I only read a few pages of The Mahabharata for today’s reading diary assignment, but it’s safe to say I have tons of story ideas already. The first story idea I came across was one of my favorite ones from the reading so far. *SPOILERS* On page 88 of The Mahabharata, Nakula warns the Pandavas’ not to drink from the pond before answering questions. Each brother dutifully ignored each request and fell over dead. Eventually Yudhistira comes upon his dead brothers and the lake, dying from the thirst he answers Nakula’s grueling questions correctly, therefore reviving his brothers and enjoying the water given to them. Also, Nakula reveals himself to be the God Yama and bestows Yudhistira and the brothers a gift of being invisible *SPOILERS*. I thought this was an excellent part of the story and had great potential to create something pretty memorable and creative. I like the idea of the Lady in the Lake scenario the author goes with, only it’s a male instead of a female. I would really like to focus on Nakula and the story that made him an essential part of The Mahabharata. I would like the concept to switch from the Pandava brothers to Duryodhana and his siblings. Maybe the idea of them demanding Nakula (aka Yama) to give them a gift and for their selfish request they get a curse instead of help, a curse that destroys any possibility of happiness. Then possibly go into one important instance that shaped Duryodhana and his brothers.
The other snit-bit I stumbled on really could change Draupadi for the worst. Compared to the last storytelling I did it would completely undo the strength and goodness I set up for Draupadi. This is a prime opportunity to showcase Draupadi’s powers, from the first storytelling. On page 97 of The Mahabharata, Draupadi is a scene as an evil spirit because Bhima (who is basically undercover) kills Kichaka for assaulting Draupadi, and because it was her husband (She lied and said she was married to five gandharvas and instead of the Pandavas) they seen her as an evil spirit. This evil spirit moment gives me the opportunity to capitalize on the fire power in the first storytelling. The idea is to make Draupadi to lose herself in her powers and become the evil that is discussed in the book. It is with the death of Kichaka (by her hands) and the resulting ostracizing that makes her fall into despair and anger, resulting in the death of the King and Queen. Then she steals the throne and rules the city with an iron fist. It is through her loss of faith, humility and her general kindness that makes her a benevolent character and someone the Pandavas must destroy for the sake of not only that kingdom, but others.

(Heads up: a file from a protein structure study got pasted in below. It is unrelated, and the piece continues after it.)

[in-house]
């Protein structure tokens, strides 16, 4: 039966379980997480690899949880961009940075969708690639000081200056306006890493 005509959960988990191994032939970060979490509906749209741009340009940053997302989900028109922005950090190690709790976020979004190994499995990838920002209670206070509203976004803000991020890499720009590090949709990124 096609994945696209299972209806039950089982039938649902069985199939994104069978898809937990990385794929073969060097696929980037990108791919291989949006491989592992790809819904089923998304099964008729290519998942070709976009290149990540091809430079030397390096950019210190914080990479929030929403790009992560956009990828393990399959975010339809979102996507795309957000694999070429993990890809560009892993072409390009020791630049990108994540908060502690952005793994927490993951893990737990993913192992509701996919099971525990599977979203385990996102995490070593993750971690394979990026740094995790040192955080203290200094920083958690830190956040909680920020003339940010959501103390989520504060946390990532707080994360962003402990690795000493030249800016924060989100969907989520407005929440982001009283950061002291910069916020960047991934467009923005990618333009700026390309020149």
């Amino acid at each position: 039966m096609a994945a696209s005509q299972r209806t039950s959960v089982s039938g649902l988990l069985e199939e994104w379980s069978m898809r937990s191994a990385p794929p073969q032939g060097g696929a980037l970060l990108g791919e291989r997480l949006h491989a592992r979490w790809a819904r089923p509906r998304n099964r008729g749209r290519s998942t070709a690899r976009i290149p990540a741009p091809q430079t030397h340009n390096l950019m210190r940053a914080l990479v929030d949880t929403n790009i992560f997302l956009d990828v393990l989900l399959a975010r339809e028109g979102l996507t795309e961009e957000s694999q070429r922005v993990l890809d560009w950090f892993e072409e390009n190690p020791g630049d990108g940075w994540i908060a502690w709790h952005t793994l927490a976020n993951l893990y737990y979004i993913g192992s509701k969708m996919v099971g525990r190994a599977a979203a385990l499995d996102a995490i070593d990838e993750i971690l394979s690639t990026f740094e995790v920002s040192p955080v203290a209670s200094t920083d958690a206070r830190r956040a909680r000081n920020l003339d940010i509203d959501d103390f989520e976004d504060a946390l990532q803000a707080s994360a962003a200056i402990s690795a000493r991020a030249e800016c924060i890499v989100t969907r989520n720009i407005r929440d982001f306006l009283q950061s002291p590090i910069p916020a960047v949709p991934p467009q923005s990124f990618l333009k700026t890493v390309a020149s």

The Mahabharata, Source: R.K. Narayan